Taking action on a new routine isn’t that straightforward, because we’re all human. According to BJ Fogg, there are three things that need to happen at the same time to change behaviour.
First you need to have some motivation. You have to want to save. Next you need to have the ability to do it and finally you need the trigger. Fogg has a graph with the motivation versus ability continuum with a line that denotes the activation threshold.
Essentially, for you to act on your new routine, you need to be sufficiently motivated to do an action that is easy enough. Harder to do actions will take more motivation while easier to do ones will need less.
Motivation is great for achieving hard things, but relying on it to instil a habit it unlikely to lead to success as habit change relies on repetition. For example, I can tell you to start saving 50% of your income from tomorrow. If you don’t have an excellent savings habit, that’s hard to do and even if you’re super motivated initially, it will wear off quickly.
If I tell you to save a dollar every day for the next year, that’s pretty easy to do, but you probably won’t have enough motivation to do it.
So what you’re looking for is a routine that you have enough motivation to accomplish, but that is easy enough to do that you will actually do them over several months.
This is the premise behind the FREE Tiny Habits program he developed.
4. Make Incremental Changes
You feel enlightened and you’re ready to make big changes. You imagine your perfect life and decide that from Monday, you’re going to live it. THIS. IS. IT.
In my experience, trying to change everything at once is the fastest route to failure, because there is so much resistance. Your perfect life is built through a series of habit changes done one at a time.
In fact, apparently research shows that when people change a single behaviour at a time, the likelihood they’ll retain that habit for a year or more is more than 80%. By trying to change two behaviours at once, the change of success drops below 35%. At three or more habits, the success rate plummets to below 5%.
The power of habits lies in making small incremental changes. The aim is to approach your habit change in a reliable way, one that won’t regress.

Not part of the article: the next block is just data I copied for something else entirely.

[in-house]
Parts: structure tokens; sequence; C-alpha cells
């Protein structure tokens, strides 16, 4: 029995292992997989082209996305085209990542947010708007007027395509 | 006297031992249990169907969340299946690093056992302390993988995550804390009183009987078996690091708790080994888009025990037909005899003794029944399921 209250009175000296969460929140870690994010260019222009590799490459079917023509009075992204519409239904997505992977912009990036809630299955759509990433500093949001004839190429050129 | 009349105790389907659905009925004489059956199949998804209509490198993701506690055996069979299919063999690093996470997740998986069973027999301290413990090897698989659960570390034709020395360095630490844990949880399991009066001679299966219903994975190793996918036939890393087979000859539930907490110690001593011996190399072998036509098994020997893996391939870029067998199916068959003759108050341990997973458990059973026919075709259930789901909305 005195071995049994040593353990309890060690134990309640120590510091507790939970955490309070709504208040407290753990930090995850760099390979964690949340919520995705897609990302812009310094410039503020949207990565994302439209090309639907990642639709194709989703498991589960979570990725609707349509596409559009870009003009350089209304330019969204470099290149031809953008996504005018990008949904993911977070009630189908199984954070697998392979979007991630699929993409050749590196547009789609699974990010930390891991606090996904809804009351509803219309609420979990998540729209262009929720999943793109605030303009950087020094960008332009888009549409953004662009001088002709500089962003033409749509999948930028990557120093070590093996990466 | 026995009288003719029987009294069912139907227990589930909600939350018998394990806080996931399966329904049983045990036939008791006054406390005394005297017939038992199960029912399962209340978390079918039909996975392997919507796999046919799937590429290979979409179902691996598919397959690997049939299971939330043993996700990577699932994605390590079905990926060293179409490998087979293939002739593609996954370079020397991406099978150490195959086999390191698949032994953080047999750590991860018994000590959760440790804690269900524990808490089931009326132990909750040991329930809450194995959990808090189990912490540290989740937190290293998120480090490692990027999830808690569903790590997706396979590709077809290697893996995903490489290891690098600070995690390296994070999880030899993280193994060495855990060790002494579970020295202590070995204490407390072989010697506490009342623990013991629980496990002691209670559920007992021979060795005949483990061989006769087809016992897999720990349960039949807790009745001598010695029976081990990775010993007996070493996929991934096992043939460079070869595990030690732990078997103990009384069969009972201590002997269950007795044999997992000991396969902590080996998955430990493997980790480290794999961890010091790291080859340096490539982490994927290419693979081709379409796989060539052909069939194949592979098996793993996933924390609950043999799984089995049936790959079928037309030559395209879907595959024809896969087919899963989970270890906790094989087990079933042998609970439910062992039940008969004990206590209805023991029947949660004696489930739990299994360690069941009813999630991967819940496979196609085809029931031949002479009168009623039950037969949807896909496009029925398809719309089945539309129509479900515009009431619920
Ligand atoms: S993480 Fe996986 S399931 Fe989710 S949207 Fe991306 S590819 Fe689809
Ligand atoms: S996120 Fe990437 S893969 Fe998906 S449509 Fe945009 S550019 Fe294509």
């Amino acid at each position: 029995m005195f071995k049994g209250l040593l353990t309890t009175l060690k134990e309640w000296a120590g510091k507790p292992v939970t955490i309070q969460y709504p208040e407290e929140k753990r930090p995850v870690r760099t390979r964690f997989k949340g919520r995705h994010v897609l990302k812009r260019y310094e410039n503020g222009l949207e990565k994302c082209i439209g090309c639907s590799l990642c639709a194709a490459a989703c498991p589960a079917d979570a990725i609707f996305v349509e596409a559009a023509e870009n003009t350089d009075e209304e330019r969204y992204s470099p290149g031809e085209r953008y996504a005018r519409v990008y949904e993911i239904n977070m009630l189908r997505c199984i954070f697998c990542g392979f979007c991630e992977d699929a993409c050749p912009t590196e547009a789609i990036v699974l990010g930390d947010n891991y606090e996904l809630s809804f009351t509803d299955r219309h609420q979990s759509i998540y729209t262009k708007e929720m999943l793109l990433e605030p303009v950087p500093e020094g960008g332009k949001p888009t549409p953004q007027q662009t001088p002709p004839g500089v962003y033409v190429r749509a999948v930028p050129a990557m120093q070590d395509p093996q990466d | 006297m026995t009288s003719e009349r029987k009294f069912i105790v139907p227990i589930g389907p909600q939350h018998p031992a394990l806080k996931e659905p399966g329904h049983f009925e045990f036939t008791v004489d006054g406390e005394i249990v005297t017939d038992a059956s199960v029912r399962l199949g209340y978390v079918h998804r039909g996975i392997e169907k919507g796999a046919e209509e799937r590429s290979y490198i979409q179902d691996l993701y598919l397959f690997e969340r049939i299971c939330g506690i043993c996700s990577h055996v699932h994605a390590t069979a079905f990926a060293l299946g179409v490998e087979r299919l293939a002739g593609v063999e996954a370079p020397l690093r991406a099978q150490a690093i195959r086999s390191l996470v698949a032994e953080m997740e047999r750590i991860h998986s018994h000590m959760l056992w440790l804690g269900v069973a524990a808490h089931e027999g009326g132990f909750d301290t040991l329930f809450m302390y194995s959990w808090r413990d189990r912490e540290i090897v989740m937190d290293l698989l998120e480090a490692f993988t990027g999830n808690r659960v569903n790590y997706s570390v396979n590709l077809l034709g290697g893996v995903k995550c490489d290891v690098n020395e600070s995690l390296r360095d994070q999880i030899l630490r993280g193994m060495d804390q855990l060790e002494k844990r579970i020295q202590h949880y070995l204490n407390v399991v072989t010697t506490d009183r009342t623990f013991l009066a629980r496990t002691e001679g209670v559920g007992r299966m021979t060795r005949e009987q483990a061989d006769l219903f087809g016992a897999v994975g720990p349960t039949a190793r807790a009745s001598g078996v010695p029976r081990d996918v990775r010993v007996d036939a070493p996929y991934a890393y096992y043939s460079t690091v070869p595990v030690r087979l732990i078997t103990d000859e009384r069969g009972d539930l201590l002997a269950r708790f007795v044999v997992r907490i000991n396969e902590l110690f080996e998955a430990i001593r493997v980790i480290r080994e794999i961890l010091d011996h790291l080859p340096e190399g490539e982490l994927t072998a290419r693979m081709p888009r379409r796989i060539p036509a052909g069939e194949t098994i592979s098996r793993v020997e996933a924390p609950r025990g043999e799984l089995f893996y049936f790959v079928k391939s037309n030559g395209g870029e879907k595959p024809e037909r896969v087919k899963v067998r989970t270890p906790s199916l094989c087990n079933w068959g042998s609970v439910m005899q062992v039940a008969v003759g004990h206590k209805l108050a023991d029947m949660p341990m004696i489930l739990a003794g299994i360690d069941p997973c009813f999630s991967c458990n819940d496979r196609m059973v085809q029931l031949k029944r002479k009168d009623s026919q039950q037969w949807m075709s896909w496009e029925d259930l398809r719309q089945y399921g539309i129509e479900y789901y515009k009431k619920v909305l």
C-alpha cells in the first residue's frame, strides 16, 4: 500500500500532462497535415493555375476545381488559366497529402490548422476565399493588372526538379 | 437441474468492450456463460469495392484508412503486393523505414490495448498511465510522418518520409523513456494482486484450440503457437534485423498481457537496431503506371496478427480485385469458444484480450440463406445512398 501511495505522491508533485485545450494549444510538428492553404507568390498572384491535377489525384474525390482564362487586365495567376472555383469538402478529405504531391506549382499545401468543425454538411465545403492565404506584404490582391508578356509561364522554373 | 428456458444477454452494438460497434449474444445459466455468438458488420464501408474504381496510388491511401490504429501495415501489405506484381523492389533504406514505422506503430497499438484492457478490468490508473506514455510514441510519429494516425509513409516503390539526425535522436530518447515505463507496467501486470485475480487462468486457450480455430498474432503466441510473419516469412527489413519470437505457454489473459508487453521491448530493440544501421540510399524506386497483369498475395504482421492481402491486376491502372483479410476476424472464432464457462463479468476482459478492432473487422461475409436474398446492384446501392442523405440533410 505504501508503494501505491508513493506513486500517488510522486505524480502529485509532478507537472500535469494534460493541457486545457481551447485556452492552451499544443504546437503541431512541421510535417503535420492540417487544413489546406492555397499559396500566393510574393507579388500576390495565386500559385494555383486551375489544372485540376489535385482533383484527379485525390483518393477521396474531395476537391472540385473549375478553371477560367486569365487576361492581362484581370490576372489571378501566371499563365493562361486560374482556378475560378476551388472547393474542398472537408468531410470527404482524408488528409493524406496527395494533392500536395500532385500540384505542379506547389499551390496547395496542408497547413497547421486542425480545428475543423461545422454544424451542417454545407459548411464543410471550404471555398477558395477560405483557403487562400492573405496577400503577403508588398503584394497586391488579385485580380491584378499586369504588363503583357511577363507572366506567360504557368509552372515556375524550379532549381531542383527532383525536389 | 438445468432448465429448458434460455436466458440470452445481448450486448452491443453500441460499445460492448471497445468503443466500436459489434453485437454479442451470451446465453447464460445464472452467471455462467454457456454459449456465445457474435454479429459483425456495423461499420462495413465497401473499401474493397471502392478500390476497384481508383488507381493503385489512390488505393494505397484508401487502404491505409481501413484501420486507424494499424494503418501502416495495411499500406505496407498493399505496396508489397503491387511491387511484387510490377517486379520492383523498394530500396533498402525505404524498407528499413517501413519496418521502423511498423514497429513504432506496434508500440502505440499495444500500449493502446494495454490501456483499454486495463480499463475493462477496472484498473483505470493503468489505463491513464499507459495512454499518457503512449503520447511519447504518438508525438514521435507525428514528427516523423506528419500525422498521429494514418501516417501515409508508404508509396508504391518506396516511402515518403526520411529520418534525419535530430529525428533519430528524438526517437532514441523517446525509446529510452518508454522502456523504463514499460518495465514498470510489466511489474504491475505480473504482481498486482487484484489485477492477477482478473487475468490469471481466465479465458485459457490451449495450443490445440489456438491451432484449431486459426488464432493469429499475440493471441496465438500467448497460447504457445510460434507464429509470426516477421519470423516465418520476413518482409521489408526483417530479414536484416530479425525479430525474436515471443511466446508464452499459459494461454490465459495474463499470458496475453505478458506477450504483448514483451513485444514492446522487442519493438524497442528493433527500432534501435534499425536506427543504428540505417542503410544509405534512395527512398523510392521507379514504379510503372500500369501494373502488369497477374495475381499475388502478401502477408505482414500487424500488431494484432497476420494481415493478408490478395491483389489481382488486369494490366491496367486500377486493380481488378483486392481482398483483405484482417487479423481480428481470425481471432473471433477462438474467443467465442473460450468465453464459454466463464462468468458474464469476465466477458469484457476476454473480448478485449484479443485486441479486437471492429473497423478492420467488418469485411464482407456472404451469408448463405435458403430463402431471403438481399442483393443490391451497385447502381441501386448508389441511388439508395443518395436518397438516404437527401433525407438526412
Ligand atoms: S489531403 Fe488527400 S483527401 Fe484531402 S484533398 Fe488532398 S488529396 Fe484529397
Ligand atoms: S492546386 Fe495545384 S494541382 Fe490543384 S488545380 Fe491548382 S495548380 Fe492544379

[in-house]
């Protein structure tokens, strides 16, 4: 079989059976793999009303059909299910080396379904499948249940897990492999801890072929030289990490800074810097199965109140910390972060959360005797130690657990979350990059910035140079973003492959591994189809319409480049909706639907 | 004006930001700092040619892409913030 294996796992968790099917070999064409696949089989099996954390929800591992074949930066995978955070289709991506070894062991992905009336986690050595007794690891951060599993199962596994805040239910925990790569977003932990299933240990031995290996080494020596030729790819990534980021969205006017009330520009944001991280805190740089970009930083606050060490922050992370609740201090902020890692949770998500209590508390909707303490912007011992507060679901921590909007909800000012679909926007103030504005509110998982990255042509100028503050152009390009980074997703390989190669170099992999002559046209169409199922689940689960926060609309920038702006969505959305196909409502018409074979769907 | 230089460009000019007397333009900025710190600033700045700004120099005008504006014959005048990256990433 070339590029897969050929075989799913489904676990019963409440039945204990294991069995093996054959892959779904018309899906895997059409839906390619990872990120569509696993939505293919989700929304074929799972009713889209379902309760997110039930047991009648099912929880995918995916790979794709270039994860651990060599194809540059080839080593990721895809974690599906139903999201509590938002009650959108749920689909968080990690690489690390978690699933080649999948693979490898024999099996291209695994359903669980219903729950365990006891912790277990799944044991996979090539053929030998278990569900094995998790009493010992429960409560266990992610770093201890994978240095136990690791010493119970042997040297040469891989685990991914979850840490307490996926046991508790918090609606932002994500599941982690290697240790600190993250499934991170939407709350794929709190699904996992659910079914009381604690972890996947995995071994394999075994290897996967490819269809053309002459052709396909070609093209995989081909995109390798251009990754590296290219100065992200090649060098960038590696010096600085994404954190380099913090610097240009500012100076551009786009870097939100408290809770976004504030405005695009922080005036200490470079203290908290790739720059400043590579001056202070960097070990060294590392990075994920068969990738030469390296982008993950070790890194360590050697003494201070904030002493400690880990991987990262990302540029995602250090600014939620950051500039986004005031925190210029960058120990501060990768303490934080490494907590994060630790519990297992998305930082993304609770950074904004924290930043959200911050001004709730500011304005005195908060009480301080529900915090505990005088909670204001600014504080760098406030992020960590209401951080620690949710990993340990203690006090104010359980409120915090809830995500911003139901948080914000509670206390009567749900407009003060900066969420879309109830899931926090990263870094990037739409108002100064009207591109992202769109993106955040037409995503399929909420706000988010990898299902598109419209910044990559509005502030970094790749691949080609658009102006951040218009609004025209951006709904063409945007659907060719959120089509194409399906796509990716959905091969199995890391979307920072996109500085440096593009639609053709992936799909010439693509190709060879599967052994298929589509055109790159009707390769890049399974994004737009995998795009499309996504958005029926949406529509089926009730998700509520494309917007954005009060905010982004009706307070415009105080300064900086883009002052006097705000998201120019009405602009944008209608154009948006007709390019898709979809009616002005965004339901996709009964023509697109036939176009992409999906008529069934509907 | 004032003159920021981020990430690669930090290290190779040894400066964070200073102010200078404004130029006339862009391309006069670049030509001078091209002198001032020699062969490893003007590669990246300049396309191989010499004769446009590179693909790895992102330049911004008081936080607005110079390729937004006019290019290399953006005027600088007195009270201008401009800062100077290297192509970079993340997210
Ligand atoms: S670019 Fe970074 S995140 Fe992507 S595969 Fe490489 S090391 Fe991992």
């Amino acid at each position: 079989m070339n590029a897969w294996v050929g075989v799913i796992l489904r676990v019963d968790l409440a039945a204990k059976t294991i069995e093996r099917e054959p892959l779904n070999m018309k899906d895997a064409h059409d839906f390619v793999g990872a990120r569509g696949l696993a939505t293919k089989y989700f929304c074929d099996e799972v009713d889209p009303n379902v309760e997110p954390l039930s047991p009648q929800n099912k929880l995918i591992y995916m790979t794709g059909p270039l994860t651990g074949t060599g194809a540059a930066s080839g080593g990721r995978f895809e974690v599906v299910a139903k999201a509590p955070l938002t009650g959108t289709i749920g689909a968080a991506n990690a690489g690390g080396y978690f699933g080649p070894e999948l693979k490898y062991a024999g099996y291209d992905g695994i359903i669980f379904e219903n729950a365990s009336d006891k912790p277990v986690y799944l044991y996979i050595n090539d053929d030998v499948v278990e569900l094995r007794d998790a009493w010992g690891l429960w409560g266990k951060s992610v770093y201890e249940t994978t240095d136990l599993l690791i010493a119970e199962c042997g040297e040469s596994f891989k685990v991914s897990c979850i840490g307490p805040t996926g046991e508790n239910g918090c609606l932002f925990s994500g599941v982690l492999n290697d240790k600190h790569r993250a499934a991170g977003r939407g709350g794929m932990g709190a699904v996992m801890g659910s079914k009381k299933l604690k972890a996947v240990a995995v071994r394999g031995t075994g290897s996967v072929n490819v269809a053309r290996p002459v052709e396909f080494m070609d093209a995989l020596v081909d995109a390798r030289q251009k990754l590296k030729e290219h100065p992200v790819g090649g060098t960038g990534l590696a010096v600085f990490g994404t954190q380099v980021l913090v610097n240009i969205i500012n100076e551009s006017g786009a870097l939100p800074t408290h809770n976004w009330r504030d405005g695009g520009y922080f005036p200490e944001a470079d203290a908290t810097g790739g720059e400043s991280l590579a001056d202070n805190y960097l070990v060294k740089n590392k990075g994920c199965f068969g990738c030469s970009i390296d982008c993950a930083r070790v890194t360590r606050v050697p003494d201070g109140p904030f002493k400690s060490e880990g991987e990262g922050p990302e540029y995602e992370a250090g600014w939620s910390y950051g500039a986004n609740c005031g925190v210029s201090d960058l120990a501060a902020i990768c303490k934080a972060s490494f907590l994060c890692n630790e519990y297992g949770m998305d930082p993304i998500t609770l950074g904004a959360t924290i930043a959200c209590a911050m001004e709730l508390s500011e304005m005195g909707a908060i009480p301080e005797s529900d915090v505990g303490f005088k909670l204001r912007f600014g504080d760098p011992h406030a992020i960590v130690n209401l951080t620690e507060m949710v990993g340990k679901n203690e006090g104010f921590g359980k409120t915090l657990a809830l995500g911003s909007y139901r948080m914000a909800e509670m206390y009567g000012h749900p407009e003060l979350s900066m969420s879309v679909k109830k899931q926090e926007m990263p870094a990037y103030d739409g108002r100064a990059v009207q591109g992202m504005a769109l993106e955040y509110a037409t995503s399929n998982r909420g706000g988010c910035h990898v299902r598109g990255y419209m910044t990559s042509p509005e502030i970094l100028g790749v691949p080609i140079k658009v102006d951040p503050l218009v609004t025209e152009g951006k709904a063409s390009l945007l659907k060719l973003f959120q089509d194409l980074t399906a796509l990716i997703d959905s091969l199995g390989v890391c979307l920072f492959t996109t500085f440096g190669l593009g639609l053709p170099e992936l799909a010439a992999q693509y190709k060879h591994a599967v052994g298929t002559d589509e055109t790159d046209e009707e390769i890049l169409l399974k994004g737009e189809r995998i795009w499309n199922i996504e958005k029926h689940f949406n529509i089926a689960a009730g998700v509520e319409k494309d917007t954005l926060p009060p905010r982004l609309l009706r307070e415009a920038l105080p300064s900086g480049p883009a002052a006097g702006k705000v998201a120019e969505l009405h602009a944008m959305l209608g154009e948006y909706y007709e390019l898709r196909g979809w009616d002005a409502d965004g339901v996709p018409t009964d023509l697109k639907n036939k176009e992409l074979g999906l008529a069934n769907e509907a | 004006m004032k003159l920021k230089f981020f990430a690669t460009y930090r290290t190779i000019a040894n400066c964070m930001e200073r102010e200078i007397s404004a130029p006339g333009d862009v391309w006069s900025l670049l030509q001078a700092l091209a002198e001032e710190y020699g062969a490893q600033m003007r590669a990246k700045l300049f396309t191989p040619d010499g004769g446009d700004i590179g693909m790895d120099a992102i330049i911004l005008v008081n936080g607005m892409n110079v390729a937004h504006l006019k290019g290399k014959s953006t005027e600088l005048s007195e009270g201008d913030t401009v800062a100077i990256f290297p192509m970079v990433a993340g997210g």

If you take a small action today and tomorrow, in a years’ time it will lead to big change. If you’re discouraged by how small the action is and how slow your progress will be so you don’t even try, in a years’ time, nothing will have changed and you’ll be wishing you just took that small action.
And besides, there’s always the Domino Effect to snowball your progress. Who knew humans could be so complicated right?
5. Harnessing the Domino Effect
The Domino Effect is based on the theory that all your habits are highly interconnected and you can create a chain reaction of good habits. This means that when you change one small little thing, like making your bed, it has an effect on all your other habits. Which means, a decision in one area of your life has a knock on effect in other areas.
Say you decide to take lunch with you to work tomorrow. You pack something tasty, save $10 and feel pretty good. For the next few days you keep taking your lunch in and then on the fourth day you decide to take a walk around the block at lunchtime. You never planned to go for a walk, it just felt like a good idea. Then you think, maybe you could cycle to work one day a week. So you try that and before you know it, not only are you saving money you’re also eating better and getting fitter.
That’s the power of the Domino Effect. You’d be surprised where making one small achievable change can take you.
Harness the momentum – if you feel like doing a second positive behaviour just after your first habit, then go for it.
6. Be Patient With Yourself
Finally, be patient with yourself. Know that you will fall of the wagon. Changing habits is hard. When something derails you, don’t fall into the trap of calling yourself names or labeling yourself. You’re not a failure etc. Get back up and pick up where you left off. Be kind to yourself.
Transforming your financial habits is neither quick nor easy. But it is possible. Just look at Leo Babauta.
Are you working to change any habits at the moment? What tools or strategies have you used to change in the past? Are you managing your finances with effortless ease these days?